3-D Blueprint Could Serve as National and International ModelLike sentinels at their posts, an array of buoys equipped with underwater microphones and other sensors will be on duty in the Stellwagen Bank National Marine Sanctuary off the coast of Massachusetts for the next 30 months, recording sounds from whales, fish, ships and other sources around the clock.  NOAA marine mammal scientists will analyze the biological sounds to help develop a global monitoring network for ocean noise, an...

b2d056023fce55e9e96df954f56932b21
2008-03-18 15:05:00

Researchers at the nonprofit Cetos Research Organization have shown for the first ever that humpback whale calves make sounds.  The organization studied the whales off the coasts of Maui and Kauai, and said the squealing noises made by the young whales are messages to their mothers. However, the sounds are not as complex as the continuous, repetitive and highly structured sounds made by the older male whales.Ann Zoidis, the project's research director, said the sounds made by the whale...

1d816f98cd16e75953e351f033a3b239
2008-03-03 16:45:00

Like many northerners who head south to warmer climates for the winter, many Northern right whales also head south in November and stay into April. Their destination is the only known calving ground for this rare and endangered population"”the waters off Florida, Georgia and South Carolina. When they arrive, NOAA scientists are there to greet them, and to take DNA samples.Although they are large animals, finding them in the ocean is not easy. "Like people, they don't all congregate in...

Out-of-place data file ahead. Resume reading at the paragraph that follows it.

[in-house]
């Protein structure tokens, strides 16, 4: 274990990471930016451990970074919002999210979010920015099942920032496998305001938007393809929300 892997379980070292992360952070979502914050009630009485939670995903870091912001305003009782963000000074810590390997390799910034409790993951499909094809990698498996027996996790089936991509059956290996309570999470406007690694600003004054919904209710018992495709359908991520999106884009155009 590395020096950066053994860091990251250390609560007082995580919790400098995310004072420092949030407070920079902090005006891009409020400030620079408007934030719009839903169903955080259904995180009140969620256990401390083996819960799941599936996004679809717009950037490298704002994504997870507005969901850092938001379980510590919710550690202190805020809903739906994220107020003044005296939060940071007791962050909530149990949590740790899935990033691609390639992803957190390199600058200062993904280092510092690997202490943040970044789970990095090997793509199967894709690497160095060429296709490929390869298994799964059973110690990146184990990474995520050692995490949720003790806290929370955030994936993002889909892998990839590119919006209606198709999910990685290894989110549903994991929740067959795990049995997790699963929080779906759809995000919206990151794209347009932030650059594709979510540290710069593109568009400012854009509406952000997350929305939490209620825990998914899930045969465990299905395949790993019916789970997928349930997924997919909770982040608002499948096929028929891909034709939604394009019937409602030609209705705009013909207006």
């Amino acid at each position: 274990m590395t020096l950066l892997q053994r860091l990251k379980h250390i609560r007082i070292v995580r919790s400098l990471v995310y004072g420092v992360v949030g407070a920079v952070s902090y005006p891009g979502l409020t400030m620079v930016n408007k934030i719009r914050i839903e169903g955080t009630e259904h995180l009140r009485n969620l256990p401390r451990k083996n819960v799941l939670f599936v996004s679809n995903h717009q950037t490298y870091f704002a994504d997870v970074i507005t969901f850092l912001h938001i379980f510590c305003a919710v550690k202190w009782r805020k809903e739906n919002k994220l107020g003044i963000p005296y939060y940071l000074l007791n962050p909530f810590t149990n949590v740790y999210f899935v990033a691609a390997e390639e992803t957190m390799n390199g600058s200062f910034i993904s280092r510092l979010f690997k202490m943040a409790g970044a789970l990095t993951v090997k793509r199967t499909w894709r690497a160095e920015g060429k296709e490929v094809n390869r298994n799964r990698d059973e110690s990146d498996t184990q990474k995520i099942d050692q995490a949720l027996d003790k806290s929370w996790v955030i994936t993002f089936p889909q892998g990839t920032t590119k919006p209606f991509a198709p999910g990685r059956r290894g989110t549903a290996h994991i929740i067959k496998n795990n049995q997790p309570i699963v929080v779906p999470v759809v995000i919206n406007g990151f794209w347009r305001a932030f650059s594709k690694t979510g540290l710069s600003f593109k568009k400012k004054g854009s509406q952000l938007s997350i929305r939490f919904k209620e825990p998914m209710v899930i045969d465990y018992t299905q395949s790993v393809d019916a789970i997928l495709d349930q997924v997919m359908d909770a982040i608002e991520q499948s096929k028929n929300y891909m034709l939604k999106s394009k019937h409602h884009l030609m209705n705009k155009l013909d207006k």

2007-12-06 10:59:13

Humpback whales may sing not to court mates but to help explore the seas around them. When a male humpback moves someplace new, he changes his song to match those coming from other nearby whales. "The traditional explanation for why whales do this is that male whales are singing to seduce female whales, and that females get really turned on by songs that are currently in style," said cognitive neuroscientist Eduardo Mercado III of the State University of New York in Buffalo. "A song...

fd1fe6b236a162ae8a874fee7ae586191
2007-11-07 12:15:00

ANCHORAGE, Alaska - Endangered humpback and fin whales swam hundreds of miles north of their usual habitat this summer in what environmentalists say is another sign of the effects of global warming and the shifting Arctic ecosystem. Humpbacks were spotted over the summer in the Beaufort Sea east of Barrow, the northernmost community in the United States, and last year in the Chukchi Sea, west of the Beaufort and north of the Bering Strait, said Robin Cacy, a spokeswoman for the federal...


Latest Humpback Whale Reference Libraries

42_6146825547a62b97a0b593bf5aa5b4bd
2006-07-17 18:08:49